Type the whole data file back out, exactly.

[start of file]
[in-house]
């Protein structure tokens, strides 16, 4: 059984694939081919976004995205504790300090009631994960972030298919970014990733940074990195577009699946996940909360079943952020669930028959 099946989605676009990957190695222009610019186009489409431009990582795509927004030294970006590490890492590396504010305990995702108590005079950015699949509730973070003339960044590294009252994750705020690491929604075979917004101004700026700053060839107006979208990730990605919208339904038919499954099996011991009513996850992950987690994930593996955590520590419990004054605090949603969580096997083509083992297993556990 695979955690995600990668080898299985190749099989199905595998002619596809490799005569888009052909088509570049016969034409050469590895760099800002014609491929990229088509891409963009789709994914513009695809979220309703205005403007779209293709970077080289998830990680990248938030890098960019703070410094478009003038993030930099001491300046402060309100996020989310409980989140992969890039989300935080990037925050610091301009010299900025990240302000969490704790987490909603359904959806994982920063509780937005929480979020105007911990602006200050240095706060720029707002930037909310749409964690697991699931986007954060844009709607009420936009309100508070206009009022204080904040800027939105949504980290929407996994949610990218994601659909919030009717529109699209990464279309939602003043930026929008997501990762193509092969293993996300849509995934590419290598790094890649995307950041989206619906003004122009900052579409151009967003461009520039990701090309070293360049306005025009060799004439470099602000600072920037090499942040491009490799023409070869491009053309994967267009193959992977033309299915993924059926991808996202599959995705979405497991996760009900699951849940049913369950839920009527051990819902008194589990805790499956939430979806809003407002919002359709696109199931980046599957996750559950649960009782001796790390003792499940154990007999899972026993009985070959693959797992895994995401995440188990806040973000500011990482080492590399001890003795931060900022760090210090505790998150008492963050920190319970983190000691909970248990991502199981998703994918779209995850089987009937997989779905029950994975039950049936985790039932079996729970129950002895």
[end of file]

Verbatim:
[in-house]
């Protein structure tokens, strides 16, 4: 059984694939081919976004995205504790300090009631994960972030298919970014990733940074990195577009699946996940909360079943952020669930028959 099946989605676009990957190695222009610019186009489409431009990582795509927004030294970006590490890492590396504010305990995702108590005079950015699949509730973070003339960044590294009252994750705020690491929604075979917004101004700026700053060839107006979208990730990605919208339904038919499954099996011991009513996850992950987690994930593996955590520590419990004054605090949603969580096997083509083992297993556990 695979955690995600990668080898299985190749099989199905595998002619596809490799005569888009052909088509570049016969034409050469590895760099800002014609491929990229088509891409963009789709994914513009695809979220309703205005403007779209293709970077080289998830990680990248938030890098960019703070410094478009003038993030930099001491300046402060309100996020989310409980989140992969890039989300935080990037925050610091301009010299900025990240302000969490704790987490909603359904959806994982920063509780937005929480979020105007911990602006200050240095706060720029707002930037909310749409964690697991699931986007954060844009709607009420936009309100508070206009009022204080904040800027939105949504980290929407996994949610990218994601659909919030009717529109699209990464279309939602003043930026929008997501990762193509092969293993996300849509995934590419290598790094890649995307950041989206619906003004122009900052579409151009967003461009520039990701090309070293360049306005025009060799004439470099602000600072920037090499942040491009490799023409070869491009053309994967267009193959992977033309299915993924059926991808996202599959995705979405497991996760009900699951849940049913369950839920009527051990819902008194589990805790499956939430979806809003407002919002359709696109199931980046599957996750559950649960009782001796790390003792499940154990007999899972026993009985070959693959797992895994995401995440188990806040973000500011990482080492590399001890003795931060900022760090210090505790998150008492963050920190319970983190000691909970248990991502199981998703994918779209995850089987009937997989779905029950994975039950049936985790039932079996729970129950002895």